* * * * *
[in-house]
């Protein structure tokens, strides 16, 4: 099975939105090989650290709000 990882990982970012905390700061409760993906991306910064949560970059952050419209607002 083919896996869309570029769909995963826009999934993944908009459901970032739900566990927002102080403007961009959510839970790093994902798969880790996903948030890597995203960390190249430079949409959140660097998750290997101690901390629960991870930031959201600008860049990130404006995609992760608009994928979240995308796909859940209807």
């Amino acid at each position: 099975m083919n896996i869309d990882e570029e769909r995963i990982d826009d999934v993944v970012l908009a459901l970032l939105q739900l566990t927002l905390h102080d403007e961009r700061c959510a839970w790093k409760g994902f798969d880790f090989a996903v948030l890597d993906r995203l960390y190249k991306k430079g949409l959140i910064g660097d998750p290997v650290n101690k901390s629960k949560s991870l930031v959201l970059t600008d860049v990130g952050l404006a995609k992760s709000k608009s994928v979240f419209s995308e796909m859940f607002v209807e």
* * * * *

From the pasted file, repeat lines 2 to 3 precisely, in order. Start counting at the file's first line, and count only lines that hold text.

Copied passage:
């Protein structure tokens, strides 16, 4: 099975939105090989650290709000 990882990982970012905390700061409760993906991306910064949560970059952050419209607002 083919896996869309570029769909995963826009999934993944908009459901970032739900566990927002102080403007961009959510839970790093994902798969880790996903948030890597995203960390190249430079949409959140660097998750290997101690901390629960991870930031959201600008860049990130404006995609992760608009994928979240995308796909859940209807």
């Amino acid at each position: 099975m083919n896996i869309d990882e570029e769909r995963i990982d826009d999934v993944v970012l908009a459901l970032l939105q739900l566990t927002l905390h102080d403007e961009r700061c959510a839970w790093k409760g994902f798969d880790f090989a996903v948030l890597d993906r995203l960390y190249k991306k430079g949409l959140i910064g660097d998750p290997v650290n101690k901390s629960k949560s991870l930031v959201l970059t600008d860049v990130g952050l404006a995609k992760s709000k608009s994928v979240f419209s995308e796909m859940f607002v209807e």